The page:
FINDING NEW VOICES
DEFINING NEW GENRES
As a little helpful treat in the run-up to Christmas, here are six essential tips from Diego Masciaga on perfect Christmas entertaining:
1 – The seating plan
• It’s often actually easier to seat work friends and neighbours than it is family. Spend a lot of time thinking about whether it’s a good idea to seat that brother next to that particular sister. Don’t seat hosts at the head of the table – they should be in the middle, helping with the flow of conversation, looking after those most likely to feel left out.
2 – Welcoming the guests
• Every guest (and that includes the latest ‘plus one’ strangers), must have a ‘piece of red carpet that is the same size’. There are no special guests for this occasion. As host you never appear to be a step below, or above, the guest. Remember, even trillionaires are human. They crave the chance to be just that, enjoying the same experience as everyone else and able to relax during their visit. There is a Russian oligarch I once ‘treated’ to a shared lasagne in a one bedroom flat I was living in at Maidenhead, he still remembers it as a special occasion.
3 – Be a listener
• There are those people who like to talk, but don’t like to listen. Start to listen genuinely if you might be like this, you will learn a lot. Everyone appreciates being listened to. Never imply that another guest must have most of your attention, so no looking over the shoulder of the person talking to you.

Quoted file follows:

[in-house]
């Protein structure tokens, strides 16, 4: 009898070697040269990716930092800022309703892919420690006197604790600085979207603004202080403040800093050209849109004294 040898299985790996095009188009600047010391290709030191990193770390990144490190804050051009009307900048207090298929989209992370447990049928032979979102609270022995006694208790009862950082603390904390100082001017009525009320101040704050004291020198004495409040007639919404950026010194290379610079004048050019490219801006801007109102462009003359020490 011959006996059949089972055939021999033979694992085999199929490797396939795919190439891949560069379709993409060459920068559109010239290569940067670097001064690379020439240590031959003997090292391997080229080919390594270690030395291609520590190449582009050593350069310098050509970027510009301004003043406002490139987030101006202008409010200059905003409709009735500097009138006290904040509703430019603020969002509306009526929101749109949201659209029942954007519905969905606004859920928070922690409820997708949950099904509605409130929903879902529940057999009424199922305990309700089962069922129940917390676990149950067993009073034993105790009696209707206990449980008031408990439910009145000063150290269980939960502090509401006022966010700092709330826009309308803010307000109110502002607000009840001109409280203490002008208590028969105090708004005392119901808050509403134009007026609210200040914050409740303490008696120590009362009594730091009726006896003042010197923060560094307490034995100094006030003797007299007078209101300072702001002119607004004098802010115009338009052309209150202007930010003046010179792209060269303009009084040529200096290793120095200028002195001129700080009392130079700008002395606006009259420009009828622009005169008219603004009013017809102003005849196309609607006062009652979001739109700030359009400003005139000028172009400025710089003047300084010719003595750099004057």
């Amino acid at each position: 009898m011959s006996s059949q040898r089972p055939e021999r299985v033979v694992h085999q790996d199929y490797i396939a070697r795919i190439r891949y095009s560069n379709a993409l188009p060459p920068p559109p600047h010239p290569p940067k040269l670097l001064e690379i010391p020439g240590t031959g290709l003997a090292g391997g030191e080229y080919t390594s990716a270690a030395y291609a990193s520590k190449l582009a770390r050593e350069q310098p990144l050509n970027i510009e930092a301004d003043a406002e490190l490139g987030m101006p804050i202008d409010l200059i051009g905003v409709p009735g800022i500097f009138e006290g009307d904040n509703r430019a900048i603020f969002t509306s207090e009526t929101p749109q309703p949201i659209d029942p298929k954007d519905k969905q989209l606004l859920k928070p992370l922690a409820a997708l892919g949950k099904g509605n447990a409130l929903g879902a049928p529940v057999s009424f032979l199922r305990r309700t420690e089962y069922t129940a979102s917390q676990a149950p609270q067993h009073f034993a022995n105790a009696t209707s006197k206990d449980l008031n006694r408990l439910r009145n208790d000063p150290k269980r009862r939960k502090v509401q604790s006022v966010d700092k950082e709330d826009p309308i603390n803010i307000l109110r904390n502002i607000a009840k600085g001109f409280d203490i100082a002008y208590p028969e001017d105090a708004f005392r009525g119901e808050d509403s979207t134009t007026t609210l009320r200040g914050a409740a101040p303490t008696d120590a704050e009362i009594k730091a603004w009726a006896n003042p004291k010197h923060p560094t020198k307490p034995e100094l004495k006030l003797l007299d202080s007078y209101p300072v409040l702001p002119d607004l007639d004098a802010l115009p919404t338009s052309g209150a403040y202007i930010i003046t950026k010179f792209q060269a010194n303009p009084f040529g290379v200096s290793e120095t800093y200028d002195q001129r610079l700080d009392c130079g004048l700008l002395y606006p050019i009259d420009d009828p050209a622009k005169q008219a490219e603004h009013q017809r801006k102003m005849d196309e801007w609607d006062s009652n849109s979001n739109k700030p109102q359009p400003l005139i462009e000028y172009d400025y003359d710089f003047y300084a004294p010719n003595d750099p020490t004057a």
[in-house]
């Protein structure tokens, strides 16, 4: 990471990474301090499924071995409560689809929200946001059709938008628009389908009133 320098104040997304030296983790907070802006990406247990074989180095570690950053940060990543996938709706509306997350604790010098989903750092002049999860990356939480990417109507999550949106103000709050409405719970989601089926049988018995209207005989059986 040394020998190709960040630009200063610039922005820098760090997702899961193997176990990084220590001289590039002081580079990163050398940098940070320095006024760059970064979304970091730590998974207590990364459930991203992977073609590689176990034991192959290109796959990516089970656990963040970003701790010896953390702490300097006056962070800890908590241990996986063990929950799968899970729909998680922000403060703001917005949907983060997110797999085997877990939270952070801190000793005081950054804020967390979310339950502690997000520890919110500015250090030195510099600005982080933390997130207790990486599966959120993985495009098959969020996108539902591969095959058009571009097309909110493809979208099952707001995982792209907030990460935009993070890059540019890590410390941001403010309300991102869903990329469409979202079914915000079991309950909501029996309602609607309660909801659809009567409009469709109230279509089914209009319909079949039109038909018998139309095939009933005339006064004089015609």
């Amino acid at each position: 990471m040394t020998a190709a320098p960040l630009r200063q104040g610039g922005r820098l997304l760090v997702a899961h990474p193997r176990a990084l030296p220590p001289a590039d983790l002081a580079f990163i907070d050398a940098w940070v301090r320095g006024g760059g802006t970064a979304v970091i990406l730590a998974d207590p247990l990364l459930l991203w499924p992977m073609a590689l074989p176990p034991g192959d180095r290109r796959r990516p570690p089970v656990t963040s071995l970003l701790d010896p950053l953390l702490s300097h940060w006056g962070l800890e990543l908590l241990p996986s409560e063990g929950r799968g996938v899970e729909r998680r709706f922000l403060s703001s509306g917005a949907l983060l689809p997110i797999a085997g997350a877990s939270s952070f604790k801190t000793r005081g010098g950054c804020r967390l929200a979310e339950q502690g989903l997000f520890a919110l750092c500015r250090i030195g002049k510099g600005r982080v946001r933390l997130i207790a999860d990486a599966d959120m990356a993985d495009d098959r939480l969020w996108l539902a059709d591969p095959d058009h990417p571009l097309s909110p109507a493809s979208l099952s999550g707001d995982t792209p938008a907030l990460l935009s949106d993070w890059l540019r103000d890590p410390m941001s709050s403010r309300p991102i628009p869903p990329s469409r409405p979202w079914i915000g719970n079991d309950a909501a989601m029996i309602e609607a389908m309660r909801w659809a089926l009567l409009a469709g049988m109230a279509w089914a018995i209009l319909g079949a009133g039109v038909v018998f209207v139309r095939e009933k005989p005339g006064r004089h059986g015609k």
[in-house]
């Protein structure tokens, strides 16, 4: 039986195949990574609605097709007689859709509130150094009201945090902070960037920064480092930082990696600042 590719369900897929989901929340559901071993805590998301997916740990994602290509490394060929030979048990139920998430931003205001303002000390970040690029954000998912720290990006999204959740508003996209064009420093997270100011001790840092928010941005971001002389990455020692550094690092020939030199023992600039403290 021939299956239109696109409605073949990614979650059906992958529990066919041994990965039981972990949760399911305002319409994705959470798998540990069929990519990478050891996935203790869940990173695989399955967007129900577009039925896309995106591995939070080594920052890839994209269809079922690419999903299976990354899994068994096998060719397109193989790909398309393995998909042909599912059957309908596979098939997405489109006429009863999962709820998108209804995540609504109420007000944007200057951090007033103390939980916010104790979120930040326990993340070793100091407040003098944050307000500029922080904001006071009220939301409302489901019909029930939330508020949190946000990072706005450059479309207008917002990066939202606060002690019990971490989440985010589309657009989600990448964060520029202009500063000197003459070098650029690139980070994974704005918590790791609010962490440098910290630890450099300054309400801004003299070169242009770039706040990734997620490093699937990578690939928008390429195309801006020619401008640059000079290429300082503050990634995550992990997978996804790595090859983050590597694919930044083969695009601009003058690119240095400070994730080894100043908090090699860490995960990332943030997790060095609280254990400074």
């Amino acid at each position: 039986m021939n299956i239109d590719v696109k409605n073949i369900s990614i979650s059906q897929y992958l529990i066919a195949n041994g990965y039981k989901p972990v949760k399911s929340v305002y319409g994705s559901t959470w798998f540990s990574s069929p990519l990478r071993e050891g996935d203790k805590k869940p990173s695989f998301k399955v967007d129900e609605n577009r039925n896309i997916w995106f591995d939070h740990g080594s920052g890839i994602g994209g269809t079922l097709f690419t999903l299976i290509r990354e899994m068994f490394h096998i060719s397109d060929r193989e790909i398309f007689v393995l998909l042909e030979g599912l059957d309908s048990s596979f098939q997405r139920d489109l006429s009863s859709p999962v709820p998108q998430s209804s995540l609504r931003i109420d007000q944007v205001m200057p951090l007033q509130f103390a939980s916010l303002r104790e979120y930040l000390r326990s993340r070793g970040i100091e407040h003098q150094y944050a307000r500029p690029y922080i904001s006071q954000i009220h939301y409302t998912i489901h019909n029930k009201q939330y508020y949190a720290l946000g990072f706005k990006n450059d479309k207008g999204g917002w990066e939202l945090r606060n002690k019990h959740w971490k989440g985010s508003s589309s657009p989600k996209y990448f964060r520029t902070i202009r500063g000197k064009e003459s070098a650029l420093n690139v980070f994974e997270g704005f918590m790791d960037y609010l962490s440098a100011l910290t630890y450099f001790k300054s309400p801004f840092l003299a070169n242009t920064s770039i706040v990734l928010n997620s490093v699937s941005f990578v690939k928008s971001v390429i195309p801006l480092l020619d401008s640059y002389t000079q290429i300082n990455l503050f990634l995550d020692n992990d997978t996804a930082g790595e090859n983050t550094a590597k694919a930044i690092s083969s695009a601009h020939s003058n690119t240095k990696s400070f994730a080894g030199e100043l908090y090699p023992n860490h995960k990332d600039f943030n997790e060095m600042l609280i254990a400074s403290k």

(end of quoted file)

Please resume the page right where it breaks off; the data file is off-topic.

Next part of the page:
4 – At the table
• Don’t try to impress people with your food and wine. They are here to have an enjoyable experience, and so are you. Stick to traditional recipes that work. When people recall a lovely time, it’s not usually a list of the food they ate, or wine vintages, but how much they enjoyed the company. So no pointing out how expensive a particular wine is, announcing ‘this is from 1994’.
And it really doesn’t matter if some things go a bit wobbly, like sauce being spilled on the table.
5 – Avoid unnecessary formality
• You will have succeeded if people feel like they are in their own homes, and are not afraid to ask if there is any chance of some French fries. Over doing it can spoil it for your guests – it’s like employing a butler for the day, it’s not natural, just a big façade. It is a sure sign that things are going wrong if gatherings start to thin out early or people are exchanging glances and looking at watches. Always remember these are people first, not just guests.
6 – No showing off
• Don’t try to demonstrate how well you are doing in a bid to impress guests. Getting out all your belongings to do this is very wrong. In the same way, if someone is talking about, let’s say wine, and you know better, don’t bother about correcting them and showing your own knowledge. Again it doesn’t matter, and nor do you want to make any guest feel small. Others will then worry about what they might say that’s ‘wrong’ in your view.
You can read all about Diego’s amazing and inspirational customer service philosophy in The Diego Masciaga Way by Chris Parker.